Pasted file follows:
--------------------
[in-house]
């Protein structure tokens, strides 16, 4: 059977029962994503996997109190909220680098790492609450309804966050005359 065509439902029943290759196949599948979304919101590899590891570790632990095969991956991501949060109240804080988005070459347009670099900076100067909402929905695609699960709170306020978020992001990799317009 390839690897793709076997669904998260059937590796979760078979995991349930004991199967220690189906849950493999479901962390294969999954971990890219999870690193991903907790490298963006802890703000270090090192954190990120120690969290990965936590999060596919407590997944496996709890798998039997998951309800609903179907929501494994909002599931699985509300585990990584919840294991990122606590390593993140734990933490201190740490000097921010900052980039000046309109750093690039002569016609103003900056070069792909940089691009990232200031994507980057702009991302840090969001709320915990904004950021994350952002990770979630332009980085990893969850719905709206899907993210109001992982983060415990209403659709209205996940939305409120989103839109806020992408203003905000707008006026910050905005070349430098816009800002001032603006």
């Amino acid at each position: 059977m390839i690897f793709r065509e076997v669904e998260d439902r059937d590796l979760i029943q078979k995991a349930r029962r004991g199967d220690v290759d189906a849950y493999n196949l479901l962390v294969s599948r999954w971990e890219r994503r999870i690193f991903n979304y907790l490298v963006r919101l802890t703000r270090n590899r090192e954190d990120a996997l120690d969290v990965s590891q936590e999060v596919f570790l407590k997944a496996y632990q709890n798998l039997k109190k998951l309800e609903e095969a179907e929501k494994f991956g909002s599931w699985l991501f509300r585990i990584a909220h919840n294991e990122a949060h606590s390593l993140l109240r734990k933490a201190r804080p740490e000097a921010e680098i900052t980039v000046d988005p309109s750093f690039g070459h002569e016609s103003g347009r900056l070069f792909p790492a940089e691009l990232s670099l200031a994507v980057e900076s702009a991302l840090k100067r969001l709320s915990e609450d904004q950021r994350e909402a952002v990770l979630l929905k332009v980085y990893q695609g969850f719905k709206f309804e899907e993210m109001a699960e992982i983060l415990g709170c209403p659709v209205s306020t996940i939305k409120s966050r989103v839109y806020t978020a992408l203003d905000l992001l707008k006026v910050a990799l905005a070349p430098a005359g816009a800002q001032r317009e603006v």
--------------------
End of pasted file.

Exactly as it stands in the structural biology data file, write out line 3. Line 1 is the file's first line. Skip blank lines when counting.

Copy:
């Amino acid at each position: 059977m390839i690897f793709r065509e076997v669904e998260d439902r059937d590796l979760i029943q078979k995991a349930r029962r004991g199967d220690v290759d189906a849950y493999n196949l479901l962390v294969s599948r999954w971990e890219r994503r999870i690193f991903n979304y907790l490298v963006r919101l802890t703000r270090n590899r090192e954190d990120a996997l120690d969290v990965s590891q936590e999060v596919f570790l407590k997944a496996y632990q709890n798998l039997k109190k998951l309800e609903e095969a179907e929501k494994f991956g909002s599931w699985l991501f509300r585990i990584a909220h919840n294991e990122a949060h606590s390593l993140l109240r734990k933490a201190r804080p740490e000097a921010e680098i900052t980039v000046d988005p309109s750093f690039g070459h002569e016609s103003g347009r900056l070069f792909p790492a940089e691009l990232s670099l200031a994507v980057e900076s702009a991302l840090k100067r969001l709320s915990e609450d904004q950021r994350e909402a952002v990770l979630l929905k332009v980085y990893q695609g969850f719905k709206f309804e899907e993210m109001a699960e992982i983060l415990g709170c209403p659709v209205s306020t996940i939305k409120s966050r989103v839109y806020t978020a992408l203003d905000l992001l707008k006026v910050a990799l905005a070349p430098a005359g816009a800002q001032r317009e603006v």